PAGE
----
American Ginseng


American Ginseng Introduction

American ginseng, panax quinquefolius, is one of six ginseng species found worldwide. It is found primarily in eastern North America (Canada and US). American ginseng grows within forested and rocky slopes of mountainous areas with a temperate climate. Well-drained fertile soil is a necessity, along with being approximately 80% shaded. The plants themselves reach a height of 2 - 3 feet. They have broad dark green leaves with small pale flowers.

American ginseng has been harvested in the US for over 275 years. The Ginseng species of plants have been used in Asia for more than 2.000 years. 80-90% of the wild harvested American ginseng is exported to Hong Kong. It is the second largest exported herb next to garlic. The collection and sales of American ginseng is a big money maker. Because of this, there are many problems with illegal harvesting of wild ginseng.

Cultivated ginseng is believed to have less medicinal use than wild ginseng. American ginseng, as well as the other species of ginseng, has several active constituents. The main medicinal constituents are the ginsenosides. There are some 30 different ginsenosides present. Amounts vary, but are typically 2 - 3% in fresh root, and 5-17% in extracts. These approximated amounts are dependant upon the method of extraction and processing used. These ginsenosides can be divided into two classes; the protopanaxatriols and the protopanaxadiols. Protopanaxatriols are considered to be more stimulating, and the protopanaxadiols, more sedating. American ginseng also contains polysaccharides, lipids, sterols, and alcohols. [1]

The medicinal activity of American ginseng is believed to be greatest when the ratio between the Rg1 protopanaxatriol and the Rb1 protopanaxadiol is greater than 0.5. This is the excepted marker of high quality ginseng. [2] American ginseng tends to be less stimulating than the other ginseng species, namely Panax ginseng (Chinese or Korean) and Eleuthrococcus senticosus (Siberian ginseng). This is believed to be due to the larger amount of protopanaxadiols and the lesser amount of protopanaxatriols.

Traditionally ginseng has been used for immune enhancement, as a tonic, stimulant, and as an adaptogen herb.

American Ginseng Uses

Part Used

The root of American ginseng is used for medicinal, and associated therapeutic, benefit. The main and lateral roots have more active ingredients than the root hairs. The root must be harvested after 6 years of growth. Once harvested it is either categorized as either white or red ginseng. White ginseng is immediately sun-dried post harvest. Red ginseng is steamed, artificially dried, then sun-dried to yield its red color.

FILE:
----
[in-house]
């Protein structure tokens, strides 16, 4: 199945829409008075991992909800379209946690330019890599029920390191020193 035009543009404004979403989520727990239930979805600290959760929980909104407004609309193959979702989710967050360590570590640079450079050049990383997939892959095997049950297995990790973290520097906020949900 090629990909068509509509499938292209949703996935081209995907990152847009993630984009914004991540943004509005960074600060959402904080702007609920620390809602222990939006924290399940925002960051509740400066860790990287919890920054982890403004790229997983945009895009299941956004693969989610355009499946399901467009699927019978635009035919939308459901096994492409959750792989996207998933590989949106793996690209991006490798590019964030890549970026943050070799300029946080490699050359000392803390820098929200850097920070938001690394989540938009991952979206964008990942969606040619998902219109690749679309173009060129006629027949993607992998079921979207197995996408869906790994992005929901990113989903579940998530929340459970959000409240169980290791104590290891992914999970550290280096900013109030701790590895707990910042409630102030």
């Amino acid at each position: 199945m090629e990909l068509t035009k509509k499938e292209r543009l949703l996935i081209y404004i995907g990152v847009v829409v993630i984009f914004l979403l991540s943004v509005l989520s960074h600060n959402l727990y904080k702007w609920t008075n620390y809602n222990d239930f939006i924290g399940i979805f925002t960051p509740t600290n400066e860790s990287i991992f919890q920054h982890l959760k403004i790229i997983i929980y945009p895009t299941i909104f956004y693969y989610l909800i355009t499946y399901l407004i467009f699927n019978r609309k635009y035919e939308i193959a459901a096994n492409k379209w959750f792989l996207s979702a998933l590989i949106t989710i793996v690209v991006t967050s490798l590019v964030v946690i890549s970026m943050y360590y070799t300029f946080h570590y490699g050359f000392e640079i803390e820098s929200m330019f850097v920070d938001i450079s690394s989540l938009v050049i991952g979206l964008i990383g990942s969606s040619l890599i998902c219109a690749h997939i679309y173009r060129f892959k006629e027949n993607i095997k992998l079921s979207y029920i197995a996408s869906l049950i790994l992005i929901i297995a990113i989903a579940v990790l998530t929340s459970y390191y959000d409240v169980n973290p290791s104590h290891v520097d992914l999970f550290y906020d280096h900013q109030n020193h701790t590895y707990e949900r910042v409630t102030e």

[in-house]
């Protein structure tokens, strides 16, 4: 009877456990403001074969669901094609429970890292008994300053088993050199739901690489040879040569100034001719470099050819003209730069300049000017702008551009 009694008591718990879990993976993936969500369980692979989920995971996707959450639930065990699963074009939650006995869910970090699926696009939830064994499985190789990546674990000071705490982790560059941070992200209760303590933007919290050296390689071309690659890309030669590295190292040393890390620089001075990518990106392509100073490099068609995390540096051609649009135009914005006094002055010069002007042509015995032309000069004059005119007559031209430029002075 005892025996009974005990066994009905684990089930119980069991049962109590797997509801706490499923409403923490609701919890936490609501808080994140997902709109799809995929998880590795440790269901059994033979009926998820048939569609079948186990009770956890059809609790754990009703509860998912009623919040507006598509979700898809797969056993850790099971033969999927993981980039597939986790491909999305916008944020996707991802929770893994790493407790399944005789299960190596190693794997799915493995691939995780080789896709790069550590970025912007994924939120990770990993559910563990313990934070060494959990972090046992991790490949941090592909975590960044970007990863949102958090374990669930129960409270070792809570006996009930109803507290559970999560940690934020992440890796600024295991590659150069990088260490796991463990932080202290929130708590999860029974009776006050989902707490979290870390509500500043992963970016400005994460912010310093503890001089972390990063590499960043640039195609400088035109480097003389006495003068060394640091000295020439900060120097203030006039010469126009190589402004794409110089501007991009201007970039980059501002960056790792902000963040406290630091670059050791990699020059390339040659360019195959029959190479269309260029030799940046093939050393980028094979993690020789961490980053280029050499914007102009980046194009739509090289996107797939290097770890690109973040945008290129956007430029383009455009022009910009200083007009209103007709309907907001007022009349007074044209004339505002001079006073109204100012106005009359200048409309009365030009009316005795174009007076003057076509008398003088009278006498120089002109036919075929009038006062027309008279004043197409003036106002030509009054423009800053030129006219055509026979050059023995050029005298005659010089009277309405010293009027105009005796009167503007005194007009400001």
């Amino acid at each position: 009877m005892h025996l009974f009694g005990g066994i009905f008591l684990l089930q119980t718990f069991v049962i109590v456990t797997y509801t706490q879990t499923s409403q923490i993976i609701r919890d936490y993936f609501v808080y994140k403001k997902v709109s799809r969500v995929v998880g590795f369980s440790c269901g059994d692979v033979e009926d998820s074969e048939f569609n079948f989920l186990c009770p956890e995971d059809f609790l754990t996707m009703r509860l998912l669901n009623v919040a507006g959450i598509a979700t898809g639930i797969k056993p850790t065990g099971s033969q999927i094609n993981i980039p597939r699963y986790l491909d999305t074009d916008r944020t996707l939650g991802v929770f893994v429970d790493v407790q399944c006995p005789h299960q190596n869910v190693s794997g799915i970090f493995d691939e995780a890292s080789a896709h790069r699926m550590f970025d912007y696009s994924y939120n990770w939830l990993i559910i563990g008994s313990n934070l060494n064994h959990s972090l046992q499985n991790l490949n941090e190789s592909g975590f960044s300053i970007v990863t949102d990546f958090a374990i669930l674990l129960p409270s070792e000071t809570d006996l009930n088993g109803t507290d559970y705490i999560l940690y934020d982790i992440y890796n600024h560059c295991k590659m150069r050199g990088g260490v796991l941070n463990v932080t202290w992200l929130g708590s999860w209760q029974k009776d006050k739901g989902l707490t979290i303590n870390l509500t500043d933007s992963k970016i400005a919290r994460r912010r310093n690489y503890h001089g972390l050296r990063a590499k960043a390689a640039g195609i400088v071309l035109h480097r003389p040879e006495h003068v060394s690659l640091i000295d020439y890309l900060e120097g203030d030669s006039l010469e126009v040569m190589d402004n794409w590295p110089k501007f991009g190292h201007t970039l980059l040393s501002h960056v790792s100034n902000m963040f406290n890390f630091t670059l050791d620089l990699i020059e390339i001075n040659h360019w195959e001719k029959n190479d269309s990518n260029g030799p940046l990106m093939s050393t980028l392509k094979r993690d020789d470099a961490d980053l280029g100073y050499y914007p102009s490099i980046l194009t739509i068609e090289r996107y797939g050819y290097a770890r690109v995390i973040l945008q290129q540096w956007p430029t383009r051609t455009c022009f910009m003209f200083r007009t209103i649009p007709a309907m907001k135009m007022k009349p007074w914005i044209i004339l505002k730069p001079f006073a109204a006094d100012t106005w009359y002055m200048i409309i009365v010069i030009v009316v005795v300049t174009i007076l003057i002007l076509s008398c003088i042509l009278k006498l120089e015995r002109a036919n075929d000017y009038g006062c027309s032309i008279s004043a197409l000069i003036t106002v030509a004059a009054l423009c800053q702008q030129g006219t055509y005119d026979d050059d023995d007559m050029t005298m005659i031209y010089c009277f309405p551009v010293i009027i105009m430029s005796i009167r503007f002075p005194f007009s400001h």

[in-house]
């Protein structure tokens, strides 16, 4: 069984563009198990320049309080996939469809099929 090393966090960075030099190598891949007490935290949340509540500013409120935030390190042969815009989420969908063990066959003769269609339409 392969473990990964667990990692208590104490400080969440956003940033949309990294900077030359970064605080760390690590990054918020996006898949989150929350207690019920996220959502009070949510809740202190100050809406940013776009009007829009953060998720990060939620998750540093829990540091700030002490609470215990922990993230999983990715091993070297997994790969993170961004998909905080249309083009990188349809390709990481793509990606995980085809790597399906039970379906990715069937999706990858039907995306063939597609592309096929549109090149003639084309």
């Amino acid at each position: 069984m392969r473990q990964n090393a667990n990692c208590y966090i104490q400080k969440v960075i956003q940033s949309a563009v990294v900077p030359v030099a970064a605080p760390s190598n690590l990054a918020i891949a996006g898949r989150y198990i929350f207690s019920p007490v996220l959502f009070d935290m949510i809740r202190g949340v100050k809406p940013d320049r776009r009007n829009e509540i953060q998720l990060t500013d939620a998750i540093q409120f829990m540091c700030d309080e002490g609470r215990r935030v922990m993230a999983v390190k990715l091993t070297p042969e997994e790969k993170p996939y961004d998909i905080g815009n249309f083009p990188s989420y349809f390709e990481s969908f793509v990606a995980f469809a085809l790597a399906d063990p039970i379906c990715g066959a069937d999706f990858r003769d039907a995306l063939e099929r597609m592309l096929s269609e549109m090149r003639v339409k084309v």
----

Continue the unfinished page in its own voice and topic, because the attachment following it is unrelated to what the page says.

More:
American Ginseng Uses:

American ginseng has been proven to be effective for a wide range of conditions. It is used for glycemic control, ADHD, cancer prevention, immune system enhancement, cardiovascular disease, and as a potential neuroprotective agent.

American ginseng may be an effective treatment for type II diabetes mellitus. It is capable of lowering the blood sugar after ingestion of carbohydrate-rich foods. American ginseng has been equally promising in studies at effectively lowering the postprandial glycemic values of both diabetic and non-diabetic individuals. [3] Ginseng is considered most effective when taken 40 minutes before eating food. [4] The activity of American ginseng in type II diabetes is believed to be due to a mechanism similar to that of sulfonylurea medications. [5] American ginseng is a known immune-stimulating. It has traditionally been used to increase immunological defense against disease and infection. Ingestion of American ginseng has been shown to stimulate the immune system via the molecule TNF-alpha. [6] This molecule is responsible for signaling white blood cells to migrate to areas of infection and inflammation. In addition, American ginseng exhibited certain immune enhancing properties in a study concerning the prevention of acute respiratory illness. American ginseng was shown to prevent acute respiratory illness (ARI) caused by nfluenza or RSV viruses. [7]